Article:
Analysis of Plan Symmetric and Asymmetric Buildings Subjected to Seismic Load using Pushover Analysis

Download Full-Text PDF Cite this Publication

Text Only Version

Analysis of Plan Symmetric and Asymmetric Buildings Subjected to Seismic Load using Pushover Analysis

B G Nareshkumar

Professor Department of Civil Engineering

Maharaja Institute of Technology Mysore, Mandya, India

Punith N

Assistant Professor Department of Civil Engineering

Maharaja Institute of Technology Mysore, Mandya, India

Thejashwini G UG Student

Department of Civil Engineering Maharaja Institute of Technology Mysore, Mandya, India

Lakshmi P B UG Student

Department of Civil Engineering Maharaja Institute of Technology Mysore, Mandya, India

AbstractEarthquakes are one of the most hazardous natural disasters which cause major loss in the field of construction industries Hence seismic analysis has become the most important analysis to be carried out in the design of a building. In this paper a six storey plan regular (box shape) and plan irregular (L-shape) buildings have been analyzed using Pushover analysis in ETABS (V15.2.2). The floor diaphragms considered were rigid and semi- rigid in membrane and shell and the diaphragm which yielded comparatively better results for lateral displacement and storey shear at End of Projection and at Re-Entrant corner was recommended for earthquake prone areas.

KeywordsPlan symmetry, Plan asymmetry, center of mass, center of rigidity, lateral displacement, storey shear, pushover analysis, ETABS-2015

  1. INTRODUCTION

    Now a days, the modern urban infrastructure demands uniqueness, which is often leading to irregular buildings. These irregular buildings are more often prone to earthquakes hence it is very essential to consider earthquake loads while designing these buildings. The IS 1893 (part 1) 2002 for earthquake resistant design of structures classifies the irregularities into 2 types namely:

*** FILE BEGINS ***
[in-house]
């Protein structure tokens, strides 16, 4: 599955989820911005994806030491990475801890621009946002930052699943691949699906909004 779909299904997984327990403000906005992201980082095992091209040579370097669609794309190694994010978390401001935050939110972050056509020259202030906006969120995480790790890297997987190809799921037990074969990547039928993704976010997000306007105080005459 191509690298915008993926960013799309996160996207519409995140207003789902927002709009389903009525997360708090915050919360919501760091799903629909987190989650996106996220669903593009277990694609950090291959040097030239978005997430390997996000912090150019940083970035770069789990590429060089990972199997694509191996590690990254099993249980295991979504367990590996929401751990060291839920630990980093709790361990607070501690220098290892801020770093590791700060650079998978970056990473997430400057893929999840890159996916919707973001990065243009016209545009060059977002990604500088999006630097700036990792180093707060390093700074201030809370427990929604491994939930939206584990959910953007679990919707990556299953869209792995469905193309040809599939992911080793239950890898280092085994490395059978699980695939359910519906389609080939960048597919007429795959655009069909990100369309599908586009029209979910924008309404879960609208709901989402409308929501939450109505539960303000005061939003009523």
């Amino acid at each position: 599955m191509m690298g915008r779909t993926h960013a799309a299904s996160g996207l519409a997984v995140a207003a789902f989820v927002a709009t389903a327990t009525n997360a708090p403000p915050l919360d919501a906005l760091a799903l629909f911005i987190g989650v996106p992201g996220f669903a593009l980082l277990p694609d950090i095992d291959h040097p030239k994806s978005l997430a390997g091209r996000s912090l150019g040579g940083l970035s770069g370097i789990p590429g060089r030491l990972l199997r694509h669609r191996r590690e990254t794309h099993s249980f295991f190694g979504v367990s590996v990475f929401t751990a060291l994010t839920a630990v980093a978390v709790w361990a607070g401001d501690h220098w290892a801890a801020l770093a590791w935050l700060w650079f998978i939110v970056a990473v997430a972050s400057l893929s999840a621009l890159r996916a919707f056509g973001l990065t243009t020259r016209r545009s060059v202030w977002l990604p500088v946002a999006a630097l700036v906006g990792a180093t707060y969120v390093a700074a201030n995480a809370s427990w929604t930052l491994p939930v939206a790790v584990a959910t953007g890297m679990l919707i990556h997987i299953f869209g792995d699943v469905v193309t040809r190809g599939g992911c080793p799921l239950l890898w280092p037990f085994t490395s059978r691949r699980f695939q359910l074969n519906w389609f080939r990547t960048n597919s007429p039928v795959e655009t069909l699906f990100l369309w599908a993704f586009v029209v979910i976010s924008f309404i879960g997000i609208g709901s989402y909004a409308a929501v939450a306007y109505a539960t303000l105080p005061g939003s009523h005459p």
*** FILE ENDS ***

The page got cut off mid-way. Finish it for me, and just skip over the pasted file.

1. Plan Irregularity

    2. Vertical Irregularity

    1. Plan Irregularity

      Plan Irregularity refers to asymmetrical plan shapes or discontinuities in horizontal resisting elements such as cut- outs, large openings etc., resulting to torsion, diaphragm deformation and stress concentration. Plan irregularity is further classified as torsional irregularity, re-entrant corner, diaphragm discontinuity, out of plane offsets and non parallel systems.

    2. Vertical Irregularity

    Vertical irregularity is the vertical discontinuities in the distribution of mass, stiffness and strength.

    Vertical irregularity is further divided into stiffness irregularity, mass irregularity and vertical geometric irregularity.

    1. Centre of Mass

      The centre of mass is a portion defined relative to an objector system of objects. It is the average position of all the parts of a system weighted according to their masses. For single rigid body having uniform density the centre of mass shall be located at its centroid.

    2. Centre of Rigidity

      Centre of rigidity is the point where the whole body have fully resisting rotation. Hence, it is the point where the force is applied but the body does not rotate instead translates in space.

    3. Torsional Irregularity

      Torsional Irregularity is defined to exist where the maximum storey drift computed including accidental torsion, at one end of the transverse to an axis is more than 1.2 times the average storey drifts at the two ends of the structure (Fig. 1.)

      Torsional irregularity shall be considered when the floor diaphragm is rigid in their own plan in relation to the vertical structural elements that resist lateral forces.

      1. Inherent Torsion

        For diaphragms that are not flexible, the distribution of lateral force at each level can be considered the effect of Inherent Torsional Moment Mt, resulting from eccentricity between the locations of centre of mass and centre of rigidity.